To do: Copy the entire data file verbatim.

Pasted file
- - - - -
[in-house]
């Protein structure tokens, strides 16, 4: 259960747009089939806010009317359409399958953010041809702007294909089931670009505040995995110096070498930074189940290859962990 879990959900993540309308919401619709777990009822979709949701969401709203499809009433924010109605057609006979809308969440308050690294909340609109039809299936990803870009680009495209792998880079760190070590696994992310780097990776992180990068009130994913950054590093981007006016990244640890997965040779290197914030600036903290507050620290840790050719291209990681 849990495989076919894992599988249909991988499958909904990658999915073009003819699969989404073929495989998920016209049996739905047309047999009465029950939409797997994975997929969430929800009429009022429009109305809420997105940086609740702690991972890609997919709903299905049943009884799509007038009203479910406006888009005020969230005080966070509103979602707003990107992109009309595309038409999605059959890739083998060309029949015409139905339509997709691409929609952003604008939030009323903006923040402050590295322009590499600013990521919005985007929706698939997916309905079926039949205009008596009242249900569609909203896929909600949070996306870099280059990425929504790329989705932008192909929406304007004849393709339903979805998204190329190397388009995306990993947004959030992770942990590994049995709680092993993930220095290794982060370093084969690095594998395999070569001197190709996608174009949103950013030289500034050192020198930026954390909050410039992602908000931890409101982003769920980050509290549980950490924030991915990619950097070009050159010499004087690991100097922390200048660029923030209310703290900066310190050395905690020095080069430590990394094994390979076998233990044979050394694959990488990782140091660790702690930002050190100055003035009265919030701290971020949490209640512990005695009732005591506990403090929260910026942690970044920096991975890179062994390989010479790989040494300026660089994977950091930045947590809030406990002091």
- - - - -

[in-house]
């Protein structure tokens, strides 16, 4: 259960747009089939806010009317359409399958953010041809702007294909089931670009505040995995110096070498930074189940290859962990 879990959900993540309308919401619709777990009822979709949701969401709203499809009433924010109605057609006979809308969440308050690294909340609109039809299936990803870009680009495209792998880079760190070590696994992310780097990776992180990068009130994913950054590093981007006016990244640890997965040779290197914030600036903290507050620290840790050719291209990681 849990495989076919894992599988249909991988499958909904990658999915073009003819699969989404073929495989998920016209049996739905047309047999009465029950939409797997994975997929969430929800009429009022429009109305809420997105940086609740702690991972890609997919709903299905049943009884799509007038009203479910406006888009005020969230005080966070509103979602707003990107992109009309595309038409999605059959890739083998060309029949015409139905339509997709691409929609952003604008939030009323903006923040402050590295322009590499600013990521919005985007929706698939997916309905079926039949205009008596009242249900569609909203896929909600949070996306870099280059990425929504790329989705932008192909929406304007004849393709339903979805998204190329190397388009995306990993947004959030992770942990590994049995709680092993993930220095290794982060370093084969690095594998395999070569001197190709996608174009949103950013030289500034050192020198930026954390909050410039992602908000931890409101982003769920980050509290549980950490924030991915990619950097070009050159010499004087690991100097922390200048660029923030209310703290900066310190050395905690020095080069430590990394094994390979076998233990044979050394694959990488990782140091660790702690930002050190100055003035009265919030701290971020949490209640512990005695009732005591506990403090929260910026942690970044920096991975890179062994390989010479790989040494300026660089994977950091930045947590809030406990002091």